Dog food made from INSECTS could cut your pet’s carbon pawprint

Love your dog, but worried about the environmental impact of their meat-heavy diet? Now one British company is offering a solution – feed your pooch insects instead.

It launched a dry dog food on Thursday made from black soldier fly larvae in a bid to tackle the ‘carbon pawprint’ created by pets in the animal-loving nation.

‘One of the very best things we can do for the environment is to reduce our meat consumption, but up until now there haven’t been many options for our carnivorous four-legged friends,’ said Tom Neish, the brains behind Yora dog food.

There are nearly 9 million dogs in Britain where almost half of adults own a pet, according to the PDSA veterinary charity.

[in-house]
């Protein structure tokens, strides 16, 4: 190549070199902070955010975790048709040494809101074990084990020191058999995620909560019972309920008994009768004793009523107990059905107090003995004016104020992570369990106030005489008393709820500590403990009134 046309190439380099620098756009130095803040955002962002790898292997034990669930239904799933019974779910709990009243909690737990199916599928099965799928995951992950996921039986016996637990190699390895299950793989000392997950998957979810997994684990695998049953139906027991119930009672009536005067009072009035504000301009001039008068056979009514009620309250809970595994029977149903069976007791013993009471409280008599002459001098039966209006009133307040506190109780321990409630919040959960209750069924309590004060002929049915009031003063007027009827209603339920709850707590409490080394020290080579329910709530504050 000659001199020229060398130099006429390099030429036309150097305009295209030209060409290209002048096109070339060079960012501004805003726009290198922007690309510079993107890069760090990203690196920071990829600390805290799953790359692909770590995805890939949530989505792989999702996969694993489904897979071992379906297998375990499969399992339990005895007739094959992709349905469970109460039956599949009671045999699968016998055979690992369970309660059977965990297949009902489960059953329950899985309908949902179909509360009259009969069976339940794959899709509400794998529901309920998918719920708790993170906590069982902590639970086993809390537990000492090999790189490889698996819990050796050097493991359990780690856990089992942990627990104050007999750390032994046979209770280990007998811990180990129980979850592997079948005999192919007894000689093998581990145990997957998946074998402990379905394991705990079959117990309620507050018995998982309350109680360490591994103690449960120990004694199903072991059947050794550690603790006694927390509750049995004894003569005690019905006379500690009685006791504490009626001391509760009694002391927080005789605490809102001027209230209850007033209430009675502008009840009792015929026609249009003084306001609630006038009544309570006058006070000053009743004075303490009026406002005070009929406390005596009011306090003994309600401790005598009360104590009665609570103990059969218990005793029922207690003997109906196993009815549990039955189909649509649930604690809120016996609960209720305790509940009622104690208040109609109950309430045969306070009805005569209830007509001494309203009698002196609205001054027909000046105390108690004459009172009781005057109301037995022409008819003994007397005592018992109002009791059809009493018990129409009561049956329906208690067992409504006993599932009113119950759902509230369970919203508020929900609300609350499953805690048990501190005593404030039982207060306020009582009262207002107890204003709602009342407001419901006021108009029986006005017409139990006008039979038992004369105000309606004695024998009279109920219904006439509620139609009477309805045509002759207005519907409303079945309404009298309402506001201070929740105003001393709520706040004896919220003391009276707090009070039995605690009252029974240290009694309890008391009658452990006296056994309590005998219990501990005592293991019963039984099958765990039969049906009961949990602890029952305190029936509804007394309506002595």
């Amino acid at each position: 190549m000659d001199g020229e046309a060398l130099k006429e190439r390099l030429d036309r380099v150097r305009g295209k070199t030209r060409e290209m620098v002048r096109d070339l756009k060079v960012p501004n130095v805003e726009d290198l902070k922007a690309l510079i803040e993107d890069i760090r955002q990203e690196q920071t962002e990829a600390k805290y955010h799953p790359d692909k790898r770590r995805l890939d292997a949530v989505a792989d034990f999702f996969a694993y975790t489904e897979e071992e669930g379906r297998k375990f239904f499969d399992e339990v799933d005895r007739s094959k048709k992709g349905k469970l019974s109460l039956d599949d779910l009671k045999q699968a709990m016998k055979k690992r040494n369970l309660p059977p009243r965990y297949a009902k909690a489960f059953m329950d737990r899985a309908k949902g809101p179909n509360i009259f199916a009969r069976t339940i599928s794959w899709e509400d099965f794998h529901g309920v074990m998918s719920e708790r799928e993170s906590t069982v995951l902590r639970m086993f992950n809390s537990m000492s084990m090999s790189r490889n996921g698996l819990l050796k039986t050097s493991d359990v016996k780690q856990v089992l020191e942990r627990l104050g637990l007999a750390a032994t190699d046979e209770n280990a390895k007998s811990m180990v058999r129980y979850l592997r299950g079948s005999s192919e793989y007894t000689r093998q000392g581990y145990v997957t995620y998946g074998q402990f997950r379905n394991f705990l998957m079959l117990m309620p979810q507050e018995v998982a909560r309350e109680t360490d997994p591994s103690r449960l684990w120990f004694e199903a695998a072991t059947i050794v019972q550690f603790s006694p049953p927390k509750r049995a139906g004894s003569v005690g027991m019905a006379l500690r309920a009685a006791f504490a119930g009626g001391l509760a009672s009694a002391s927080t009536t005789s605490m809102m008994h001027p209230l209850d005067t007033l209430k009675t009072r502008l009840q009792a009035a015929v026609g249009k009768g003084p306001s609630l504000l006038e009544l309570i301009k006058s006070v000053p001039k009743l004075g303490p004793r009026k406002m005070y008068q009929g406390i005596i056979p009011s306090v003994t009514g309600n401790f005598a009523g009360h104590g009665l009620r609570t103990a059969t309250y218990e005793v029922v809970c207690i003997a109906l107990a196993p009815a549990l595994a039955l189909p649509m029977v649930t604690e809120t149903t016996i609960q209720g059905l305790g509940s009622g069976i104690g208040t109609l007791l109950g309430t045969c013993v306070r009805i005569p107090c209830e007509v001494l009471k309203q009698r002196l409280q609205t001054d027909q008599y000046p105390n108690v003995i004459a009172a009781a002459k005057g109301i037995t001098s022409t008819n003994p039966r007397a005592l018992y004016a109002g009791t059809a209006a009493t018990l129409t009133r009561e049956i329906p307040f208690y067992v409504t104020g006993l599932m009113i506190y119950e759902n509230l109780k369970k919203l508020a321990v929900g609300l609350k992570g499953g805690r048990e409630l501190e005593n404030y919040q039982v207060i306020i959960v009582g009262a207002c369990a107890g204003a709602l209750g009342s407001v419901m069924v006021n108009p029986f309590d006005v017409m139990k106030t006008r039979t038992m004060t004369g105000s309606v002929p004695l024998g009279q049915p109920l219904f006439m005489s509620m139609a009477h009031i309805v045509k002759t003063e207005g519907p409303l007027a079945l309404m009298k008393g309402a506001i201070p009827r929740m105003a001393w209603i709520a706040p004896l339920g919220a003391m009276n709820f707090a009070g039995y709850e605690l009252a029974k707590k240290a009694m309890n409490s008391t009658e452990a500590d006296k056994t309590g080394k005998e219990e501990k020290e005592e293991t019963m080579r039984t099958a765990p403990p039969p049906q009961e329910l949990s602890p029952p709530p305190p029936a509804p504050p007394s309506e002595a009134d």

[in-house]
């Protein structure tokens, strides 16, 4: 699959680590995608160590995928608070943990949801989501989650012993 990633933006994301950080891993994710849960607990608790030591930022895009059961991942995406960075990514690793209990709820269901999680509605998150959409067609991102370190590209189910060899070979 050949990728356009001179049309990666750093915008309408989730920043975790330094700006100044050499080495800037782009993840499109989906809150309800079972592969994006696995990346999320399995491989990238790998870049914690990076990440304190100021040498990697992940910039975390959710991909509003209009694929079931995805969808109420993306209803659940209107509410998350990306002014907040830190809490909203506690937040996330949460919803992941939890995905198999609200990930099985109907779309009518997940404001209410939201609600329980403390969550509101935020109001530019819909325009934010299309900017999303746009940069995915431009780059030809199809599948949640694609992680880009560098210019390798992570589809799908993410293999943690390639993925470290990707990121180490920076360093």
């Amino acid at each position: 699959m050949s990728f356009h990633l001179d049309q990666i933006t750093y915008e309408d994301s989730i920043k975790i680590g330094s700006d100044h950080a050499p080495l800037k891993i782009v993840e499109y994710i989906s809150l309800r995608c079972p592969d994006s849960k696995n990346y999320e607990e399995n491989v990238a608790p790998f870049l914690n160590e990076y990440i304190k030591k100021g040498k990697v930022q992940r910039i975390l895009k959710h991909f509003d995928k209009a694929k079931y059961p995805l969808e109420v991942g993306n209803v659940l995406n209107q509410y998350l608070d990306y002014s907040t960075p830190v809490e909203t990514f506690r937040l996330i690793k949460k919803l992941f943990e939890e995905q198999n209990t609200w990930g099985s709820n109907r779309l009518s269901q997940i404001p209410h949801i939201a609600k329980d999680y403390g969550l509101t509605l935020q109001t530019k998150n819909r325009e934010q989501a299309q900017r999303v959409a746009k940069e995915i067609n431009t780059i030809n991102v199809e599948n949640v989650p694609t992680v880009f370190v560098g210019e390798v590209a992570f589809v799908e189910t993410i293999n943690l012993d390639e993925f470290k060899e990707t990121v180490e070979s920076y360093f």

Studies suggest pets consume about a fifth of the world’s meat and fish, and a dog’s carbon footprint is more than twice that of a 4×4 car, according to Yora.

Compared to beef farming, it said the grubs need just 2 percent of the land and 4 percent of the water to produce each kilogram of protein, which means they generate 96 percent less greenhouse emissions.

The grubs are grown on vegetable waste at a Dutch farm and the left over matter provides fertiliser for crops.

Neish said a teaspoon of fly eggs could create 100 kg of high-protein larvae in 14 days.

‘It’s an amazing nutrient cycle that has been underutilised,’ he told the Thomson Reuters Foundation.

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